[BioC] edgeR outlier question

Wolfgang Huber whuber at embl.de
Tue May 8 00:40:49 CEST 2012

Dear Simon, Alessandro

I assume that the inference that you are refering to is based on 
shrunken (empirical Bayes) estimates of the dispersions. Perhaps what 
you are observing is that the shrinkage turns out to be too strong for 
your data - such that genes with large empirical dispersion (driven by 
the 'outliers') get their estimate shrunk too much, while their apparent 
fold change is not shrunk, which would make them appear significant.

With 10+10 replicates you do not need (and probably don't want) to 
shrink your dispersion estimates, you can just use the empirical values. 
Others are better qualified to point how to best achieve this with 
edgeR. (In DESeq, this is controlled by the parameter 'sharingMode' of 
the 'estimateDispersions' function, which you could set to 
'gene-est-only'. Its default is 'maximum', which we find useful for 
situations with fewer replicates.)

Also, to improve power, it is always advisable to perform 'independent 
filtering' of genes before the testing, in order to weed out genes that 
anyway have negligible chance of being differentially expressed. This 
concept is explained in [1]. A suitable filter criterion would be e.g. 
the median of a gene's values across samples (irrespective of condition!).

[1] Richard Bourgon et al., Independent filtering increases detection 
power for high-throughput experiments. PNAS 2010

	Best wishes

May/7/12 9:19 PM, Simon Melov scripsit::
> I have a reasonable RNASeq data set of 10 biological replicates of a
> control group versus 10 biological replicates experimental I've gone
> through the edgeR workflow, and get a nice list of about 1000 genes
> differentially expressed due to the experimental manipulation. I
> input the data based on total reads per gene (I'd like to get to
> exons too, but first things first). The data is obtained via a paired
> end strategy, so its pretty good quality. The number of reads per
> sample (library) is about 10 million reads each. My question is, as I
> go through list of significant genes which are differentially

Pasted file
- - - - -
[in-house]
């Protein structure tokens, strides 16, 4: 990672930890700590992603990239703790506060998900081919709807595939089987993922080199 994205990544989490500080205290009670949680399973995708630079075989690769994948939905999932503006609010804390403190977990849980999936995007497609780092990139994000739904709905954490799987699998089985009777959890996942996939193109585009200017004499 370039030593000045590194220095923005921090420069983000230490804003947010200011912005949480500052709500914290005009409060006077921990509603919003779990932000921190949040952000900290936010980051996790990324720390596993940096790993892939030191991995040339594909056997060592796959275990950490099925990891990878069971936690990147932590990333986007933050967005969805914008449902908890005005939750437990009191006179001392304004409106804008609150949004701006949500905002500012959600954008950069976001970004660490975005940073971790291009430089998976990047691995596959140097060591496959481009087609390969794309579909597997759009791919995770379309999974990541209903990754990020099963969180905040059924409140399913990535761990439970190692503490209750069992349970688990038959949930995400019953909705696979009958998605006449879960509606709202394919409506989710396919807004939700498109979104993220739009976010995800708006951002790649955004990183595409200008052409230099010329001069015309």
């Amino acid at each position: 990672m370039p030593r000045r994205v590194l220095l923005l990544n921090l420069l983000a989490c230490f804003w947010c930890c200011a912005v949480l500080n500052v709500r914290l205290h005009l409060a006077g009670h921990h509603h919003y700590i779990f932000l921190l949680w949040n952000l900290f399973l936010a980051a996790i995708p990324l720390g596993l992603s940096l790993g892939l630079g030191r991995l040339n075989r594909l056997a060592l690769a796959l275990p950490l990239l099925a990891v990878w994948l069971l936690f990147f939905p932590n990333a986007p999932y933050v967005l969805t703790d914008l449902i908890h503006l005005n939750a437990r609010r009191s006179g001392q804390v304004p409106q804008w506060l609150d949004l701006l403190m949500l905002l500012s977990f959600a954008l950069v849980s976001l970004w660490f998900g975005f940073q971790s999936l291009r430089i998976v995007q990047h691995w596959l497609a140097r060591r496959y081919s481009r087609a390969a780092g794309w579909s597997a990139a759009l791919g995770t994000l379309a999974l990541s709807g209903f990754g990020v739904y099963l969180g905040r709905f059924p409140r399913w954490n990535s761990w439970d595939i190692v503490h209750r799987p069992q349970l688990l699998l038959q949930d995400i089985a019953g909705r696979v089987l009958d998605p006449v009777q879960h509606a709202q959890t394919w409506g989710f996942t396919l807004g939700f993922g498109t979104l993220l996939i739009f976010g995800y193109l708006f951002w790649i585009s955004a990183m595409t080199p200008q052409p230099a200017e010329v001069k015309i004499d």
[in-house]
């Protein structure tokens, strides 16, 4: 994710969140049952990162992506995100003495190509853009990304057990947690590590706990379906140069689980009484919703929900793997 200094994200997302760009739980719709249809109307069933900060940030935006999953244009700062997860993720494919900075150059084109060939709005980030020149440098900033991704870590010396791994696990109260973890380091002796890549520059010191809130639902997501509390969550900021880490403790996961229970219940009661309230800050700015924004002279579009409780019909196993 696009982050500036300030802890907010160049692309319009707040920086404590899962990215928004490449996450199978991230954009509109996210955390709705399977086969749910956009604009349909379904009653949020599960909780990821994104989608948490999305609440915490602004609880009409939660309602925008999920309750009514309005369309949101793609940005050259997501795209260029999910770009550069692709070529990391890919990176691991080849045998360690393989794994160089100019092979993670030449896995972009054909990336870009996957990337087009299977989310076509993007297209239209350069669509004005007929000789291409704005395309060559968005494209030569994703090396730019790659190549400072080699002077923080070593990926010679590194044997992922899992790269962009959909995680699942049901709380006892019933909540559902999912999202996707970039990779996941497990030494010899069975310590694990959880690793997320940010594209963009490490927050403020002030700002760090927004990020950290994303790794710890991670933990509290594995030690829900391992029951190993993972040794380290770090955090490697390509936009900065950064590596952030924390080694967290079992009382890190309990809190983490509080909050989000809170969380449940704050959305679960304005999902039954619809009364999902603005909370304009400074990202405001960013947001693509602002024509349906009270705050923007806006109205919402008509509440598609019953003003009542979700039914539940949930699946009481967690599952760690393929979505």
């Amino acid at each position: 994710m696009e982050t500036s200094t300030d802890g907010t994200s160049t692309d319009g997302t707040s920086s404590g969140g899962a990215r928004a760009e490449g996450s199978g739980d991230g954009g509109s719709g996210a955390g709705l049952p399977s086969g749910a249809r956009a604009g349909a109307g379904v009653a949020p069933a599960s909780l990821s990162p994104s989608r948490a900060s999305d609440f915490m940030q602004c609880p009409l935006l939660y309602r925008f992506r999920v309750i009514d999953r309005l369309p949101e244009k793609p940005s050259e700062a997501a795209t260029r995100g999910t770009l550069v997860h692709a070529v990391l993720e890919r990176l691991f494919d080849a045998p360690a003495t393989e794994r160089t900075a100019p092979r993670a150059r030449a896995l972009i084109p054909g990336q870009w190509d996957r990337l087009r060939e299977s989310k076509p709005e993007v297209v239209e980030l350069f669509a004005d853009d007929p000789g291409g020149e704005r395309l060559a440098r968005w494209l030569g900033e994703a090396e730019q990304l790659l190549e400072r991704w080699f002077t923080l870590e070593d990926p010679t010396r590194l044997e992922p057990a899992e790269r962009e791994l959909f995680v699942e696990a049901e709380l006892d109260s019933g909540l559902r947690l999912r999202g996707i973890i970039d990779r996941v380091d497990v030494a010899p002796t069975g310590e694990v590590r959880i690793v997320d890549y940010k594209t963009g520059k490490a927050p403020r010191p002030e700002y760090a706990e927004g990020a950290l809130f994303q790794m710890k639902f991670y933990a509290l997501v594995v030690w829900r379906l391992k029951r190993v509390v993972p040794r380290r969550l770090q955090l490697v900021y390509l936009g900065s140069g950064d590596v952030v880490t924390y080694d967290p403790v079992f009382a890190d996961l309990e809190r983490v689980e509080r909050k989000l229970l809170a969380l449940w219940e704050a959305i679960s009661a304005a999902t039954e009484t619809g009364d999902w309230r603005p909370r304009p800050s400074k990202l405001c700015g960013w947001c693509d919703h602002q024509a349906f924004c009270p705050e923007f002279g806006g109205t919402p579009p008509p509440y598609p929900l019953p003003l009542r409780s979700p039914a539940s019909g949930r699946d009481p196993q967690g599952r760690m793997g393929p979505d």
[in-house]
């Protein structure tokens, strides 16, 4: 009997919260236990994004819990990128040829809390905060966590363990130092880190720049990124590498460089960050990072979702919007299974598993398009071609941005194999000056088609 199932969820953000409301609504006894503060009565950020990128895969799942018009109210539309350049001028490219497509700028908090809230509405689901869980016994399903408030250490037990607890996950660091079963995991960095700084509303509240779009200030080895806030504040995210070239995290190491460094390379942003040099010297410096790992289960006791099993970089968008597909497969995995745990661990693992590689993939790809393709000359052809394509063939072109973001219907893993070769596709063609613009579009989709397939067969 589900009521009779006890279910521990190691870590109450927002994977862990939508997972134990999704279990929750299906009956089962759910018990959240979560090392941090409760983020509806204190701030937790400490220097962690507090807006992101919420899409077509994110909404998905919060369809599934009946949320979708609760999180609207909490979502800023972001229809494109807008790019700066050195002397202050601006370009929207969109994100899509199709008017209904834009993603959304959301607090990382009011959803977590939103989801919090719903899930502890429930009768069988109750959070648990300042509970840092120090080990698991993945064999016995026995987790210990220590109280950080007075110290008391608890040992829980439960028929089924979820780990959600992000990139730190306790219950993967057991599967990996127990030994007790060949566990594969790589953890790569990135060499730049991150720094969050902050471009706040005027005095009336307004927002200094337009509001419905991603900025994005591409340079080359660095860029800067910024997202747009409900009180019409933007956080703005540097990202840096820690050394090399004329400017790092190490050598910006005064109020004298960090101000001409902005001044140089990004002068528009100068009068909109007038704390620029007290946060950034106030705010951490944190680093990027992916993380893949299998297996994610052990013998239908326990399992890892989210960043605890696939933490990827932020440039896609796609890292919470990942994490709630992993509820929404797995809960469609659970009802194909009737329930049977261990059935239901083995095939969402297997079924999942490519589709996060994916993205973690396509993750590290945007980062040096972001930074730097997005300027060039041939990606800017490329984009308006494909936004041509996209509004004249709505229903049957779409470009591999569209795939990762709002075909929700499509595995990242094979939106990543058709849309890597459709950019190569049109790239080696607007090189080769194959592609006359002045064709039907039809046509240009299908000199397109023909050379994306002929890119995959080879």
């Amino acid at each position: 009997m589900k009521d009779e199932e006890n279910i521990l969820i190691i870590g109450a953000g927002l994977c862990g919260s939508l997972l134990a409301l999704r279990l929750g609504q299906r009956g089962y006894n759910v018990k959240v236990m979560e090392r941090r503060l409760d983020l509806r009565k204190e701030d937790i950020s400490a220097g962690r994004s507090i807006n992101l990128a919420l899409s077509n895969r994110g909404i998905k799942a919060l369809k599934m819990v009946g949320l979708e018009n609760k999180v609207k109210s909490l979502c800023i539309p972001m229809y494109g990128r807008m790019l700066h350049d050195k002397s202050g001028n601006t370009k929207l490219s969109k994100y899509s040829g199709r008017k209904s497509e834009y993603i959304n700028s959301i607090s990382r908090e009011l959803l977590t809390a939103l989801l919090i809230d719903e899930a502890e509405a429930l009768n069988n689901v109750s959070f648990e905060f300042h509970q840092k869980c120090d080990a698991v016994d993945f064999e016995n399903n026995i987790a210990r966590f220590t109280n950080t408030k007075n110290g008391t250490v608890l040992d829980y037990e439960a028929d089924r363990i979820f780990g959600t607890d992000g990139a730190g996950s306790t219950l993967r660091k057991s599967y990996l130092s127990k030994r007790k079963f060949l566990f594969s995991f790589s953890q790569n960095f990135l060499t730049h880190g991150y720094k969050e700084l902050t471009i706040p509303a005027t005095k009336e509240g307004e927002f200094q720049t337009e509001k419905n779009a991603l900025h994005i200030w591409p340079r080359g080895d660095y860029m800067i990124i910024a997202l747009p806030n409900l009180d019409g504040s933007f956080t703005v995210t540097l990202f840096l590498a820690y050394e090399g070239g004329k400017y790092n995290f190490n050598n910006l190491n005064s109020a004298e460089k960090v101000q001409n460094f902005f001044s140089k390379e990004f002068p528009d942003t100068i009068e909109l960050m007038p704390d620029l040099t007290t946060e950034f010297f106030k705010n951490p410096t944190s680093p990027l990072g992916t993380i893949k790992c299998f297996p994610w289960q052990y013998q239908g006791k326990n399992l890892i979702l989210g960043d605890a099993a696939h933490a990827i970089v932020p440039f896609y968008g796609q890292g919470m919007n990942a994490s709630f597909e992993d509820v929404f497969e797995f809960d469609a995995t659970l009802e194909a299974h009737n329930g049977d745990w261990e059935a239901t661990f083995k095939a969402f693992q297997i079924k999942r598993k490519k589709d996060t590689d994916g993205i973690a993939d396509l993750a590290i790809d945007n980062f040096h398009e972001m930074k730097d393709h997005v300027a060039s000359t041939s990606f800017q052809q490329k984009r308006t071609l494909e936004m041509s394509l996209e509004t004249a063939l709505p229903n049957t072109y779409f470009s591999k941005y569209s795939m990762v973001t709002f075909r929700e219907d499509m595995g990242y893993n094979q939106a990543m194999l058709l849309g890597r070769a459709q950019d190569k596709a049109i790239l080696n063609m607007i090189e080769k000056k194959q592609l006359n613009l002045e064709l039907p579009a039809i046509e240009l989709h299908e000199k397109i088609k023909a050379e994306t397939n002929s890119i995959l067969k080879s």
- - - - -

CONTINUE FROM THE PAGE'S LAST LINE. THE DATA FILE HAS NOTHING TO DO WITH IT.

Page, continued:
> expressed between the two groups  (normalized via the workflow),
> ranked by BH FDR down to 0.05, I see genes being judged as
> differentially expressed which have very low expression in most
> samples, yet are thrown off by 1 or 2 values, thereby achieving
> statistical significance. For example, a gene might have between 1
> and 2 counts per million reads in one group, and be basically the !
> same in the other group, but one of the values is perhaps at a 1000
> or so counts, which seems to throw off the entire group, thereby
> becoming "significant".
> Shouldn't edgeR take into account this sort of biological variation
> within a group and account for it in assessing significance? Its
> clear that in the above example, that sample is an outlier, and
> therefore the variance is so high, so it shouldn't be ranked as being
> differentially expressed. I filtered the data by applying the
> criteria of at least 1 count per sample, and I have to have at least
> 8 samples per group which have this. Should there be an additional
> filtering criteria to exclude these outliers? or doesn't edgeR take
> into account this sort of situation (I thought it did).
> Am I doing something wrong here?
> _______________________________________________ Bioconductor mailing
> list Bioconductor at r-project.org
> https://stat.ethz.ch/mailman/listinfo/bioconductor Search the
> archives:
> http://news.gmane.org/gmane.science.biology.informatics.conductor

Best wishes

Wolfgang Huber

More information about the Bioconductor mailing list